Even when we are limited in what we can do (because of our illness or pain) we should still live by our values and take actions that we can. If you play an instrument, that might mean playing your instrument! Or if you’re unable to play at the moment, maybe it means listening to some music that you love. What can you do to live by your values?
This is just one way to keep making the most of it!
Which would you rather do – something (a behaviour) to give yourself short-term symptom relief or something (a behaviour) that aligns with your core values, even if the goal isn’t to bring you symptom relief? The first option, by the way, isn’t necessarily connected to your values. There was a time for me that I probably would’ve done the later. Hell, I did do the latter! I definitely acted in ways that weren’t indicative to what was important to me at all but did help me out in the moment. Things like lying in bed, avoiding exercise, asking my partner to rub my back or just stay near me for hours, missing work, and on and on and on. And I’m not even saying that any of these are bad things. They were just bandaids that made that moment better, but didn’t help my pain long term and ultimately had a lot of costs (like the end of that relationship, feeling physically weak, and making work more difficult). Over time, reconnecting with my values became a much more viable response – and in some ways, even helped to decrease my pain.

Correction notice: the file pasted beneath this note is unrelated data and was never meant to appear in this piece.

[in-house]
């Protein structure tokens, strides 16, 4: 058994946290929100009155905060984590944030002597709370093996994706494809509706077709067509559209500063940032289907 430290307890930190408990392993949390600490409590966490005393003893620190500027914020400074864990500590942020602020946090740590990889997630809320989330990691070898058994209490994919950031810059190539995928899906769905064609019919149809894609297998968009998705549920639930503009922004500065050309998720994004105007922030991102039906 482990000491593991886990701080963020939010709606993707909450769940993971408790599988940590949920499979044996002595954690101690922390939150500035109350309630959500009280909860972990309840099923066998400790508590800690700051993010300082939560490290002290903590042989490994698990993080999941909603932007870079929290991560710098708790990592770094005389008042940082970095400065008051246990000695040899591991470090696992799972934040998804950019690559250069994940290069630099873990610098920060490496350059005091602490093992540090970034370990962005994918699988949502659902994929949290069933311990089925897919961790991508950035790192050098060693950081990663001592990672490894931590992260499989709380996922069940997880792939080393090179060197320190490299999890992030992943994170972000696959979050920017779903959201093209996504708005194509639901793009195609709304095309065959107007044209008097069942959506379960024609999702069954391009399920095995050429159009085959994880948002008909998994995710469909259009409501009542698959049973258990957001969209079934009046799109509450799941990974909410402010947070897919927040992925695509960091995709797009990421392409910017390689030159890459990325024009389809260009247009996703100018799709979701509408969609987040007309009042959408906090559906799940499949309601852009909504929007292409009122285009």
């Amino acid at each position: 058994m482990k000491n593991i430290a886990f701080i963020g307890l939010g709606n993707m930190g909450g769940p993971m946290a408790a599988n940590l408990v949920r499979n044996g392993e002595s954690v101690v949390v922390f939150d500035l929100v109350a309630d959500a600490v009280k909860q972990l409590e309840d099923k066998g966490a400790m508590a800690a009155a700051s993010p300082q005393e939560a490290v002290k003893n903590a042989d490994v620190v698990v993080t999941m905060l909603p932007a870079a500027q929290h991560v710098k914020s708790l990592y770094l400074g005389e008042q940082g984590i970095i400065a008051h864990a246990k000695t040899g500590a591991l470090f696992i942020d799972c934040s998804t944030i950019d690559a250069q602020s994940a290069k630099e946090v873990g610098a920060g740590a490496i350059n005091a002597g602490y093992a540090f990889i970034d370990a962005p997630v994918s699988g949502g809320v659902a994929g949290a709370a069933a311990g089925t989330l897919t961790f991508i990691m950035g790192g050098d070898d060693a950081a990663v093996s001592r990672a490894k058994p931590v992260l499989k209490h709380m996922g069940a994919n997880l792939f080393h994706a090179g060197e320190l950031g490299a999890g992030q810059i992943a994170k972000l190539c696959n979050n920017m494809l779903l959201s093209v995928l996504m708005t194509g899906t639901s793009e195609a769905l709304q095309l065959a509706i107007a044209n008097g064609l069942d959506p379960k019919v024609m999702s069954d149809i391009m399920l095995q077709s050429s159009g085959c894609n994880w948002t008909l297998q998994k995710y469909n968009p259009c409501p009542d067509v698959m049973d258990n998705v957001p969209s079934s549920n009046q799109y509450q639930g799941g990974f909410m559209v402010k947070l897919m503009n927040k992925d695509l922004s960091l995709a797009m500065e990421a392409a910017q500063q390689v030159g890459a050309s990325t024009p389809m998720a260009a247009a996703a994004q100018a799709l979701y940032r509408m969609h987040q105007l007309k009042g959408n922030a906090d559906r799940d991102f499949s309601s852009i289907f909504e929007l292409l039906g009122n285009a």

What are values? They are our principles or standards of behaviour that we want to engage in. They represent what is important to us. Some examples are:
and on and on and on
Different values can also show up in different areas of our life, like work and education, relationships, personal growth and health, and leisure. Values often motivate how we behave in different situations. Sometimes we just live by our values without thinking about them. However, sometimes, when we find ourselves dealing with chronic pain and chronic illness, we can get removed from our values, like I did. There are two things we can do to figure out if we have been removed from our values while dealing with the terribleness of chronic pain and illness.
Figure out what our values are – using a checklist and/or a bull’s eye.
Figure out (nonjudgmentally) what “unworkable action” we are engaging in that is acting as a “bandaid” but isn’t really lining up with our values and how we want to be long-term.